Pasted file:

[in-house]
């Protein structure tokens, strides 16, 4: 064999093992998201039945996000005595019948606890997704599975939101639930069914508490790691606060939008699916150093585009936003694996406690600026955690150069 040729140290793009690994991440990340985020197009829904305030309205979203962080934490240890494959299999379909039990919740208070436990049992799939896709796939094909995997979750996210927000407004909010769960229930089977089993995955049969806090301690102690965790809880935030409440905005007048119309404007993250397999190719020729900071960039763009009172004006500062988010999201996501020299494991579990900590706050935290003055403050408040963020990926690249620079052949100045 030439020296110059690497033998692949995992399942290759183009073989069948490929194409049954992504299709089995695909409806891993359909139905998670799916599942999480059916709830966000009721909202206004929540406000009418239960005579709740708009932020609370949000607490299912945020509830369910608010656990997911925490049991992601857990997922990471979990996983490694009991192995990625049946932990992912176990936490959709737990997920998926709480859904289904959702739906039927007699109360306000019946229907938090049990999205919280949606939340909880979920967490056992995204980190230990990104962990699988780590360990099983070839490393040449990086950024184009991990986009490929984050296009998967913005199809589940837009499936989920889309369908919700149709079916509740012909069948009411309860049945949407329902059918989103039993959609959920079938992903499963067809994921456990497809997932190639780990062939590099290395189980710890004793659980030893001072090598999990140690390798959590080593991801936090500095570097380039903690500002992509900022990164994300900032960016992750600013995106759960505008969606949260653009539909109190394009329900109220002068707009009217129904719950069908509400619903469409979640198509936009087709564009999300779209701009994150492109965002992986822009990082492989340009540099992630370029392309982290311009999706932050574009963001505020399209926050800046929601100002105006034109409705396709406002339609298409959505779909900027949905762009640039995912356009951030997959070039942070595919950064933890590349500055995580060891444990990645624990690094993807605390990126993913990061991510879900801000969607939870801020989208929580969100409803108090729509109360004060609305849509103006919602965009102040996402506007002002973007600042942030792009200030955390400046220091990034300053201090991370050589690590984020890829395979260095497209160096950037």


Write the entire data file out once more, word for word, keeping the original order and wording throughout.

[in-house]
């Protein structure tokens, strides 16, 4: 064999093992998201039945996000005595019948606890997704599975939101639930069914508490790691606060939008699916150093585009936003694996406690600026955690150069 040729140290793009690994991440990340985020197009829904305030309205979203962080934490240890494959299999379909039990919740208070436990049992799939896709796939094909995997979750996210927000407004909010769960229930089977089993995955049969806090301690102690965790809880935030409440905005007048119309404007993250397999190719020729900071960039763009009172004006500062988010999201996501020299494991579990900590706050935290003055403050408040963020990926690249620079052949100045 030439020296110059690497033998692949995992399942290759183009073989069948490929194409049954992504299709089995695909409806891993359909139905998670799916599942999480059916709830966000009721909202206004929540406000009418239960005579709740708009932020609370949000607490299912945020509830369910608010656990997911925490049991992601857990997922990471979990996983490694009991192995990625049946932990992912176990936490959709737990997920998926709480859904289904959702739906039927007699109360306000019946229907938090049990999205919280949606939340909880979920967490056992995204980190230990990104962990699988780590360990099983070839490393040449990086950024184009991990986009490929984050296009998967913005199809589940837009499936989920889309369908919700149709079916509740012909069948009411309860049945949407329902059918989103039993959609959920079938992903499963067809994921456990497809997932190639780990062939590099290395189980710890004793659980030893001072090598999990140690390798959590080593991801936090500095570097380039903690500002992509900022990164994300900032960016992750600013995106759960505008969606949260653009539909109190394009329900109220002068707009009217129904719950069908509400619903469409979640198509936009087709564009999300779209701009994150492109965002992986822009990082492989340009540099992630370029392309982290311009999706932050574009963001505020399209926050800046929601100002105006034109409705396709406002339609298409959505779909900027949905762009640039995912356009951030997959070039942070595919950064933890590349500055995580060891444990990645624990690094993807605390990126993913990061991510879900801000969607939870801020989208929580969100409803108090729509109360004060609305849509103006919602965009102040996402506007002002973007600042942030792009200030955390400046220091990034300053201090991370050589690590984020890829395979260095497209160096950037």